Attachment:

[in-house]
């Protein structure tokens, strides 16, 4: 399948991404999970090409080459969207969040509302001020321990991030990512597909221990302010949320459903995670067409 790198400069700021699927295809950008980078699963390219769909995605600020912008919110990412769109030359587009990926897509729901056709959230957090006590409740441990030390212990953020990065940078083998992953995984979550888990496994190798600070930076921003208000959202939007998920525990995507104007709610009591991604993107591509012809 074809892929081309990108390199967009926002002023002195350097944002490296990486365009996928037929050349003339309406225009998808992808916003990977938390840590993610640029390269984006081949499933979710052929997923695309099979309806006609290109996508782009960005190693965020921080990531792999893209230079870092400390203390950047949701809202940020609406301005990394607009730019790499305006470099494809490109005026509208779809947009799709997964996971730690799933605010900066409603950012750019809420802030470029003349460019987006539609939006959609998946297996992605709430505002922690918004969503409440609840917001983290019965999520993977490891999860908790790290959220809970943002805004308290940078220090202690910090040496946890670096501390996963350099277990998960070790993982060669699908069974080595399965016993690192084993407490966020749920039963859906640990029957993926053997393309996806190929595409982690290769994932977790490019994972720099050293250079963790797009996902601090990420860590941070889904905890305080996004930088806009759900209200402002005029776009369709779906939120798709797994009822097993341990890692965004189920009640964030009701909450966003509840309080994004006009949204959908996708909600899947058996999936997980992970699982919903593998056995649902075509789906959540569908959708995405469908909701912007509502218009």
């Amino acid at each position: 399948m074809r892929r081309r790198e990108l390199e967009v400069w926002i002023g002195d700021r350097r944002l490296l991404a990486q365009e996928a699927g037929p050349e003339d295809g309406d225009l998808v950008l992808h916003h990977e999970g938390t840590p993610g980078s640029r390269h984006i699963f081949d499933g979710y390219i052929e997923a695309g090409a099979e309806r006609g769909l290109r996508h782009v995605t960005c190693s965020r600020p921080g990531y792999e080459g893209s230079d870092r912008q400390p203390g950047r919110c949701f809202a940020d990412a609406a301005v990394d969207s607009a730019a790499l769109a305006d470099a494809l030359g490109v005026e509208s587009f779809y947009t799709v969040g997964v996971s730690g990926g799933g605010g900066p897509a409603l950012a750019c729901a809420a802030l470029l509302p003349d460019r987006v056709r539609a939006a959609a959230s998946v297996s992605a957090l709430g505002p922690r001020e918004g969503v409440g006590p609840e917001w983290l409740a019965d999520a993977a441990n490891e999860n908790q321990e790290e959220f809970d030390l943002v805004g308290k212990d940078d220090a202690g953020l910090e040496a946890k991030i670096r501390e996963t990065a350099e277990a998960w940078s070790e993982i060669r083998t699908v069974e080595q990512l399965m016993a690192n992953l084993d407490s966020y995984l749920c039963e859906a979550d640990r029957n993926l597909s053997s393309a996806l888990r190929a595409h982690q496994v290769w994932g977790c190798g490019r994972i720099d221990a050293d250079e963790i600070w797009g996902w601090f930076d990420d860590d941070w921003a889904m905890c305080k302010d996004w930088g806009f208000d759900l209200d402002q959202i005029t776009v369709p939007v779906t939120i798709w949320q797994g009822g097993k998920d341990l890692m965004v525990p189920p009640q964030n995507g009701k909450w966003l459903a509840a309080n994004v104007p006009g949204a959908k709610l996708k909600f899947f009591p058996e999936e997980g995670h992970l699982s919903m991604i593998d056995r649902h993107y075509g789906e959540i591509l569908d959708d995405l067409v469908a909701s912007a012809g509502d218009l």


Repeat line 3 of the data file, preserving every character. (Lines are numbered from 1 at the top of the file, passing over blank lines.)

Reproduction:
């Amino acid at each position: 399948m074809r892929r081309r790198e990108l390199e967009v400069w926002i002023g002195d700021r350097r944002l490296l991404a990486q365009e996928a699927g037929p050349e003339d295809g309406d225009l998808v950008l992808h916003h990977e999970g938390t840590p993610g980078s640029r390269h984006i699963f081949d499933g979710y390219i052929e997923a695309g090409a099979e309806r006609g769909l290109r996508h782009v995605t960005c190693s965020r600020p921080g990531y792999e080459g893209s230079d870092r912008q400390p203390g950047r919110c949701f809202a940020d990412a609406a301005v990394d969207s607009a730019a790499l769109a305006d470099a494809l030359g490109v005026e509208s587009f779809y947009t799709v969040g997964v996971s730690g990926g799933g605010g900066p897509a409603l950012a750019c729901a809420a802030l470029l509302p003349d460019r987006v056709r539609a939006a959609a959230s998946v297996s992605a957090l709430g505002p922690r001020e918004g969503v409440g006590p609840e917001w983290l409740a019965d999520a993977a441990n490891e999860n908790q321990e790290e959220f809970d030390l943002v805004g308290k212990d940078d220090a202690g953020l910090e040496a946890k991030i670096r501390e996963t990065a350099e277990a998960w940078s070790e993982i060669r083998t699908v069974e080595q990512l399965m016993a690192n992953l084993d407490s966020y995984l749920c039963e859906a979550d640990r029957n993926l597909s053997s393309a996806l888990r190929a595409h982690q496994v290769w994932g977790c190798g490019r994972i720099d221990a050293d250079e963790i600070w797009g996902w601090f930076d990420d860590d941070w921003a889904m905890c305080k302010d996004w930088g806009f208000d759900l209200d402002q959202i005029t776009v369709p939007v779906t939120i798709w949320q797994g009822g097993k998920d341990l890692m965004v525990p189920p009640q964030n995507g009701k909450w966003l459903a509840a309080n994004v104007p006009g949204a959908k709610l996708k909600f899947f009591p058996e999936e997980g995670h992970l699982s919903m991604i593998d056995r649902h993107y075509g789906e959540i591509l569908d959708d995405l067409v469908a909701s912007a012809g509502d218009l």